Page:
America’s Most Endangered Rivers of 2009 announced today
Annual report highlights threats to drinking water, flood protection, river healthApril 7th, 2009
Amy Kober, 206-213-0330 x23, firstname.lastname@example.org
Washington — From outdated flood control schemes to harmful dams and mining projects, our nation’s rivers and clean water are at risk. American Rivers, the nation’s leading river conservation organization, today released America’s Most Endangered Rivers: 2009 edition spotlighting ten rivers in need of urgent action.
“Our nation is at a transformational moment when it comes to rivers and clean water,” said Rebecca Wodder, president of American Rivers. “Water is life, yet our nation’s water infrastructure is so outdated that our clean drinking water, flood protection and river health face unprecedented threats. Our country needs the smart, cost-effective solutions for clean drinking water, flood protection and river health outlined in America’s Most Endangered Rivers that will bring us into the 21st century.”
This year’s report highlights the sorry state of the nation’s water infrastructure — our drinking water, wastewater and stormwater systems, and our dams and levees – and the need for green, 21st century investments to protect clean water, public health and safety, and the fish and wildlife that depend on healthy rivers.
Rivers in Alaska, California, Georgia, Idaho, Maryland, Minnesota, Mississippi, Montana, Oregon, Pennsylvania, South Carolina, Washington and Wisconsin are on the list this year.
“Being named as one of America’s Most Endangered Rivers is not an end for the river, but rather a beginning,” added Wodder. “With the listing comes a national spotlight and action from thousands of citizens across the country. These ten rivers have a chance to be reborn, and to serve as models for other rivers all across America.”
America’s Most Endangered Rivers: 2009 edition is sponsored by Orvis, the oldest mail order company in the US which has been outfitting customers for the sporting traditions since 1856.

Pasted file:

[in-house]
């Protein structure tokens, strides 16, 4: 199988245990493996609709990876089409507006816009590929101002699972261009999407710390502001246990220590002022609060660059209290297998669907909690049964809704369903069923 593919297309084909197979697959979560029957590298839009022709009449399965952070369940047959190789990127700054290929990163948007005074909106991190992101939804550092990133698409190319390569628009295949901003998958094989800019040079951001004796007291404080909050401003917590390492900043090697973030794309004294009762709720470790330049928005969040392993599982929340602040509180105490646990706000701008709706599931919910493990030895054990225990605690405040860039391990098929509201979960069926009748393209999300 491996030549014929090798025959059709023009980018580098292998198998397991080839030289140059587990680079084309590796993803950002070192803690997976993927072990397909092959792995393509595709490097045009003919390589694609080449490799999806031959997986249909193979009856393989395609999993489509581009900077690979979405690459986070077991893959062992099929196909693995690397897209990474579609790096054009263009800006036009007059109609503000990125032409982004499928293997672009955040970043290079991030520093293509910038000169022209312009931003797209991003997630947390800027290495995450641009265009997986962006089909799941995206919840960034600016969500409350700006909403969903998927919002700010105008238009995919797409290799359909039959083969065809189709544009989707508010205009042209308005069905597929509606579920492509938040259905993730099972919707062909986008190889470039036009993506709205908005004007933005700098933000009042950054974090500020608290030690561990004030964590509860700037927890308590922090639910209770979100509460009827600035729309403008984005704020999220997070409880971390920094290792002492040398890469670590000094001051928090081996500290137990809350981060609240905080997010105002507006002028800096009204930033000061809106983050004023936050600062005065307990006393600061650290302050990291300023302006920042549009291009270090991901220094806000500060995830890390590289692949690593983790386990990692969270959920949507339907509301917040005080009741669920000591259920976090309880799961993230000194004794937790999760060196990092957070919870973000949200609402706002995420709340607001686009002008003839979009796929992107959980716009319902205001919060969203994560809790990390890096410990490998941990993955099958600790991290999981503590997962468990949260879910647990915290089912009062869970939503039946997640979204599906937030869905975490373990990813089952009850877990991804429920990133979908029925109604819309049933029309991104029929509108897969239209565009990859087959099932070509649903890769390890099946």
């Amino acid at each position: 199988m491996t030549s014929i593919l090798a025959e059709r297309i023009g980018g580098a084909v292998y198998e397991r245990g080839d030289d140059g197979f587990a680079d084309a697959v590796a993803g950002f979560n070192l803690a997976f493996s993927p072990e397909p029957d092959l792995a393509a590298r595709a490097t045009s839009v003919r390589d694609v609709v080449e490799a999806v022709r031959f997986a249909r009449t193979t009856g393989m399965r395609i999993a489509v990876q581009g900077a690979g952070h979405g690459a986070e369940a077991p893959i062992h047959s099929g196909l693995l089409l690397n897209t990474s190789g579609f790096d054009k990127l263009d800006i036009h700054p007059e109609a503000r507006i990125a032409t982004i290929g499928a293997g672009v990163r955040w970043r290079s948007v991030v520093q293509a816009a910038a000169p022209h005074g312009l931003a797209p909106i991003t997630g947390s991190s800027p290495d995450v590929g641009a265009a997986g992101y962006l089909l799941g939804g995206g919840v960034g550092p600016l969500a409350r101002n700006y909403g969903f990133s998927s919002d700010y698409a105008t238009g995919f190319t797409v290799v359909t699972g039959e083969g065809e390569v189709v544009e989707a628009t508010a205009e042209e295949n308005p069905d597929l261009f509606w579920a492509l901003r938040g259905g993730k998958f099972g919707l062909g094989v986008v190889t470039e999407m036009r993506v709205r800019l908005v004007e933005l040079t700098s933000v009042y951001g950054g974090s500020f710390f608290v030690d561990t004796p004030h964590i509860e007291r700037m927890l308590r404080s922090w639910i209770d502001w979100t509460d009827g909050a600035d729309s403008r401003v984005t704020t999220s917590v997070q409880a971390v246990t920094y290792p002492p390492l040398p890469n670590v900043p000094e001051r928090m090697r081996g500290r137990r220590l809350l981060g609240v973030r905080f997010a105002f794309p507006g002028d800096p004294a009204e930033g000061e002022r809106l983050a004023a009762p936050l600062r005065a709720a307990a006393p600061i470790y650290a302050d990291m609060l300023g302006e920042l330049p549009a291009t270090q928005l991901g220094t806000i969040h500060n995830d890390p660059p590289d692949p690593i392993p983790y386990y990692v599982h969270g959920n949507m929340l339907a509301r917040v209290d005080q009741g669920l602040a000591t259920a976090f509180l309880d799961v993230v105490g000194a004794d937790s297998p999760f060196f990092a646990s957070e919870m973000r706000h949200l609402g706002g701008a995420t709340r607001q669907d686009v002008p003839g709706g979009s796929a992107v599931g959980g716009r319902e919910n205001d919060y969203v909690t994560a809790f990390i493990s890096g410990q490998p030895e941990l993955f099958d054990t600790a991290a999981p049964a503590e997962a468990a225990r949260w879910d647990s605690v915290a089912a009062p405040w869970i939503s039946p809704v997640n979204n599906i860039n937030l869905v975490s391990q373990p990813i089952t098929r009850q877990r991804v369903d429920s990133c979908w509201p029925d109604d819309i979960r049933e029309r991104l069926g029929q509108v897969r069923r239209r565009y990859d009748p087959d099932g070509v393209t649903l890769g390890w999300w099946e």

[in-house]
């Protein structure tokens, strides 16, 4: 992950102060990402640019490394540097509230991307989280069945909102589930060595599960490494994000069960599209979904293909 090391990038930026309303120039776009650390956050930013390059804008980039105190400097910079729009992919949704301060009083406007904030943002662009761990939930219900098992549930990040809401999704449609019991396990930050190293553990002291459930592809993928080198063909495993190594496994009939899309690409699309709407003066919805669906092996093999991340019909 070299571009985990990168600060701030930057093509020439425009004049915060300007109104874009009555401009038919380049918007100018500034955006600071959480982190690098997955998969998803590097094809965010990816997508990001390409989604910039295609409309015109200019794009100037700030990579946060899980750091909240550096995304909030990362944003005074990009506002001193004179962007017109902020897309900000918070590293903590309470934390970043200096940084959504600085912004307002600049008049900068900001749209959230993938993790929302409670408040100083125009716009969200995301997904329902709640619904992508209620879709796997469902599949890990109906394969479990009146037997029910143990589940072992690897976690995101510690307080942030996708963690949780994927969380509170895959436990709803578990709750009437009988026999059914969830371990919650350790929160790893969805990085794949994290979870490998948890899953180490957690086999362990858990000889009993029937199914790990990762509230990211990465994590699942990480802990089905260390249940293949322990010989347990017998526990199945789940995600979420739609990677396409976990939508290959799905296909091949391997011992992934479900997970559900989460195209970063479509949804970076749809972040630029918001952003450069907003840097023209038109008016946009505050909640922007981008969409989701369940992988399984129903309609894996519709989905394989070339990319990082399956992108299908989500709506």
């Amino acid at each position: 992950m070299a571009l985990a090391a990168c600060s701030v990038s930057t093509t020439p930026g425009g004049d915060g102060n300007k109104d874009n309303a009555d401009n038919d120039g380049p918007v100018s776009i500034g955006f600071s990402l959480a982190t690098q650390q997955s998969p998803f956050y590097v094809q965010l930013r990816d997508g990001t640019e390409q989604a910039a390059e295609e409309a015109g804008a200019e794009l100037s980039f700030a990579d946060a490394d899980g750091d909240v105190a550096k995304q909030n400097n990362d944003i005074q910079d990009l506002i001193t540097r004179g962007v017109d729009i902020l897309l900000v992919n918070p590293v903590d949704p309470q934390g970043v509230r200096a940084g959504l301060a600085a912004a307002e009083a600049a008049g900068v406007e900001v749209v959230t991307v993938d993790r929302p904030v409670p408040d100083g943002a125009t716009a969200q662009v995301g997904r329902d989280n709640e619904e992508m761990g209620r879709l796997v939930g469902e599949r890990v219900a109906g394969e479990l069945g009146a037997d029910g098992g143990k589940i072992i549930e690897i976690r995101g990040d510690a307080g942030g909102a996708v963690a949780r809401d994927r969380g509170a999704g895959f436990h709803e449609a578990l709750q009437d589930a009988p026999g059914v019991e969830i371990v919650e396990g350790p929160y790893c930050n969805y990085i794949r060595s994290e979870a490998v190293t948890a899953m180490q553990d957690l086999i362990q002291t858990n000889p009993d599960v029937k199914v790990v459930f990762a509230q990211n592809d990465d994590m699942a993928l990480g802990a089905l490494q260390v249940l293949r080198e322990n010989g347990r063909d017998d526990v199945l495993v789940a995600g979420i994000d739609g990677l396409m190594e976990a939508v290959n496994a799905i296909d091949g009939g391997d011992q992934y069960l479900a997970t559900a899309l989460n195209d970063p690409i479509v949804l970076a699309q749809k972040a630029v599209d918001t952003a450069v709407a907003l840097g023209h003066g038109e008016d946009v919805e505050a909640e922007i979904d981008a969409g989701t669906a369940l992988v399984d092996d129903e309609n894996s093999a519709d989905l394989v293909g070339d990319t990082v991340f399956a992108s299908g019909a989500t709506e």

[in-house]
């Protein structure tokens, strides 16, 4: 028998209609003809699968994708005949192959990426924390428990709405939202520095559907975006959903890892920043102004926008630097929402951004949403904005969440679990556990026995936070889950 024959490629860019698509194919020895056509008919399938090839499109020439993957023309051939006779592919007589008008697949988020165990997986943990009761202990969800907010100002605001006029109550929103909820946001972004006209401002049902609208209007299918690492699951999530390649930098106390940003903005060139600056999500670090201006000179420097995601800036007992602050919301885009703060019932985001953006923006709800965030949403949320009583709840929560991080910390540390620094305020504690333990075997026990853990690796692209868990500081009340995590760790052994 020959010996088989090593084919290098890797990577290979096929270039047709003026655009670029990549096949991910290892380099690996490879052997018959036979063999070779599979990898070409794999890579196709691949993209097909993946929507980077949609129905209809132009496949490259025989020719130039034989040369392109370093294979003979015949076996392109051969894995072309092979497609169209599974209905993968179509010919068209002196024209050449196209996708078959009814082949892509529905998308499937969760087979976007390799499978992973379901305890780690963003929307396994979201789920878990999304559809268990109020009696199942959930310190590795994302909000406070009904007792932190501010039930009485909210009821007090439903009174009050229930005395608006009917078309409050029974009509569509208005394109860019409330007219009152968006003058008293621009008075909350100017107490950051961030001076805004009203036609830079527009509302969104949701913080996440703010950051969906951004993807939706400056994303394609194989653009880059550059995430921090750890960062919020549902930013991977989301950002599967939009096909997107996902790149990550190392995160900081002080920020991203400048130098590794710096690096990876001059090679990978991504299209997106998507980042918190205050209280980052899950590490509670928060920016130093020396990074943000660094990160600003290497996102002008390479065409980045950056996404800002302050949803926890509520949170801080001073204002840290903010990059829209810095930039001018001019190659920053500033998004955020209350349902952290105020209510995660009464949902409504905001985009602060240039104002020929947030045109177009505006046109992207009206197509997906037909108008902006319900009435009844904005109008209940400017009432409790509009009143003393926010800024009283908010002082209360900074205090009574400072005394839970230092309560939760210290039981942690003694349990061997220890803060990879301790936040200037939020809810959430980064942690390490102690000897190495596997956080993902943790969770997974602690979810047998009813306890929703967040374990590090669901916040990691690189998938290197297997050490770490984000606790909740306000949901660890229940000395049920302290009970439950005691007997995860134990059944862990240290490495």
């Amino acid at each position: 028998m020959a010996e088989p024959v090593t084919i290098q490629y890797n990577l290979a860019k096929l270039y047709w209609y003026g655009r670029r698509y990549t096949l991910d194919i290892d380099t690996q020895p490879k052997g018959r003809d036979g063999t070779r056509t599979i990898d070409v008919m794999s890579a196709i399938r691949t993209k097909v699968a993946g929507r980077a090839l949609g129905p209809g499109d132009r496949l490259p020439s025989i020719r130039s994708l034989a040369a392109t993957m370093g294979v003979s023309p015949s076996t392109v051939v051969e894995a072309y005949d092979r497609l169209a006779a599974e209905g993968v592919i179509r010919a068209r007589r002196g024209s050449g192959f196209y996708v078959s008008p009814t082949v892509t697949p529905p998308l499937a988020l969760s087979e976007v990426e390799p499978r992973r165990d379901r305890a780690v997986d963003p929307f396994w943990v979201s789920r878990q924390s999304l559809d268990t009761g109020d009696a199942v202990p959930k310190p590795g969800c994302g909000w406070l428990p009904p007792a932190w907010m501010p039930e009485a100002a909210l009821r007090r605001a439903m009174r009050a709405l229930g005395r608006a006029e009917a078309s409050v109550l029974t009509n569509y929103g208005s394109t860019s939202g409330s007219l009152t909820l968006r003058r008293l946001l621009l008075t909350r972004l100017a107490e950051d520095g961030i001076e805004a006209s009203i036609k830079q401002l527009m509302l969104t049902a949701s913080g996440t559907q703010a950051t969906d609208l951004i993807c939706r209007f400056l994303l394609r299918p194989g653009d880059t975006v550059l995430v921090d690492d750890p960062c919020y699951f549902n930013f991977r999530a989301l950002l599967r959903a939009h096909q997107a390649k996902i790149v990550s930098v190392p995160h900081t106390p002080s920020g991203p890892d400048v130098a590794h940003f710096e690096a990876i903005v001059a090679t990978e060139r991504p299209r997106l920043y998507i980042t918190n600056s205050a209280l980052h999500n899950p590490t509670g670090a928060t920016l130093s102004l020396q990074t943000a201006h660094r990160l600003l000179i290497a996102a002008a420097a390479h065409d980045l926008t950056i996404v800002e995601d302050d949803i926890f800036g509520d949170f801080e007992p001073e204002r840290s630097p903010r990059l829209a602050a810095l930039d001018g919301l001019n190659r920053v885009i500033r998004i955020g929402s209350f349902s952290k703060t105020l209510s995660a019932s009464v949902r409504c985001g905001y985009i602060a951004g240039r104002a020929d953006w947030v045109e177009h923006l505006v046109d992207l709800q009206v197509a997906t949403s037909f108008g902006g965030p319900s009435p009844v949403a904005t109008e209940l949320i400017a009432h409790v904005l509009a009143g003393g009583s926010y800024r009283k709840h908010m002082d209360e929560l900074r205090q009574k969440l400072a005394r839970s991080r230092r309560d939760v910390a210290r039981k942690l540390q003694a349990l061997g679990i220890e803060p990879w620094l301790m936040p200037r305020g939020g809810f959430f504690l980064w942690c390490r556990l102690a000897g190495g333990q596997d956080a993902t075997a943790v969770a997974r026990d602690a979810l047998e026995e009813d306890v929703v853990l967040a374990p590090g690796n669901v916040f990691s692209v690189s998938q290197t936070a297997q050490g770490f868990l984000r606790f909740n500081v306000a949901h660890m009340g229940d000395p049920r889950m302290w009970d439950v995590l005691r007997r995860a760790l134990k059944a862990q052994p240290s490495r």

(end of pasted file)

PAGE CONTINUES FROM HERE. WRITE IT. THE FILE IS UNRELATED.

“Orvis is proud to support this call to action to protect and restore the rivers that are so essential to our nation’s businesses, heritage, and recreation. Conservation is one of our company’s core values and partnering with American Rivers is a natural fit,” said Perk Perkins, CEO of Orvis.
America’s Most Endangered Rivers of 2009 are:
#1: Sacramento-San Joaquin River System (CA)
Threat: Outdated water and flood management
The largest watershed in California is on the verge of collapse, threatening the water supply for more than 26 million people, placing the capital of the nation’s most populous state at high risk of flooding, and damaging a once productive and healthy ecosystem that supported the nation’s most diverse salmon runs. Climate change, population growth, water supply demands, and endangered species listings have brought this outmoded water and flood management system to the brink. The California Department of Water Resources, and their federal partners, the Bureau of Reclamation and Army Corps of Engineers, are undertaking an overhaul of water management in the basin. Rather than repeating the mistakes of the past, such as building more and larger levees and dams, they need to invest in sustainable options that protect water supply, farms, and cities, while restoring the health of these great rivers and their estuary.
#2: Flint River (GA)
Threat: Proposed water supply dams